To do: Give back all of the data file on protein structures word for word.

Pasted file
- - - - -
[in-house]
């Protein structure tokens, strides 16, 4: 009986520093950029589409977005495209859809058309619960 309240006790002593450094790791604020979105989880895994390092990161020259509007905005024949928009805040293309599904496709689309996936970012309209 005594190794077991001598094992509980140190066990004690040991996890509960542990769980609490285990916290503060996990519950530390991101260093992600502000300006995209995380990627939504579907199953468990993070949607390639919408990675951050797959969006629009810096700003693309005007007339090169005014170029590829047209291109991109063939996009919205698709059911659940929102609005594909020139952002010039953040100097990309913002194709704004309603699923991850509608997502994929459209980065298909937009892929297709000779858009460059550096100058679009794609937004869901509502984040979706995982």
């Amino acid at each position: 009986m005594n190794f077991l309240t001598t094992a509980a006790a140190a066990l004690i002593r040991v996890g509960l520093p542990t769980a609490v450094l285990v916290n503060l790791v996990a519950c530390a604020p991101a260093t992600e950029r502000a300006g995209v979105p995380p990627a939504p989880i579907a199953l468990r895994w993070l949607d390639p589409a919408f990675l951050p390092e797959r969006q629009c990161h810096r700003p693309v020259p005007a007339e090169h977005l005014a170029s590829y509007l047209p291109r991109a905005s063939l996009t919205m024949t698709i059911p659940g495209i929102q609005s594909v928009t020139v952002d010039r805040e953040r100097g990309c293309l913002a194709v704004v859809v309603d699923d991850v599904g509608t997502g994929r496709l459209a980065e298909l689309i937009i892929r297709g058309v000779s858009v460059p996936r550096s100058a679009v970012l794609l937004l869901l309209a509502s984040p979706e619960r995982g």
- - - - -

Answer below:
[in-house]
């Protein structure tokens, strides 16, 4: 009986520093950029589409977005495209859809058309619960 309240006790002593450094790791604020979105989880895994390092990161020259509007905005024949928009805040293309599904496709689309996936970012309209 005594190794077991001598094992509980140190066990004690040991996890509960542990769980609490285990916290503060996990519950530390991101260093992600502000300006995209995380990627939504579907199953468990993070949607390639919408990675951050797959969006629009810096700003693309005007007339090169005014170029590829047209291109991109063939996009919205698709059911659940929102609005594909020139952002010039953040100097990309913002194709704004309603699923991850509608997502994929459209980065298909937009892929297709000779858009460059550096100058679009794609937004869901509502984040979706995982």
């Amino acid at each position: 009986m005594n190794f077991l309240t001598t094992a509980a006790a140190a066990l004690i002593r040991v996890g509960l520093p542990t769980a609490v450094l285990v916290n503060l790791v996990a519950c530390a604020p991101a260093t992600e950029r502000a300006g995209v979105p995380p990627a939504p989880i579907a199953l468990r895994w993070l949607d390639p589409a919408f990675l951050p390092e797959r969006q629009c990161h810096r700003p693309v020259p005007a007339e090169h977005l005014a170029s590829y509007l047209p291109r991109a905005s063939l996009t919205m024949t698709i059911p659940g495209i929102q609005s594909v928009t020139v952002d010039r805040e953040r100097g990309c293309l913002a194709v704004v859809v309603d699923d991850v599904g509608t997502g994929r496709l459209a980065e298909l689309i937009i892929r297709g058309v000779s858009v460059p996936r550096s100058a679009v970012l794609l937004l869901l309209a509502s984040p979706e619960r995982g």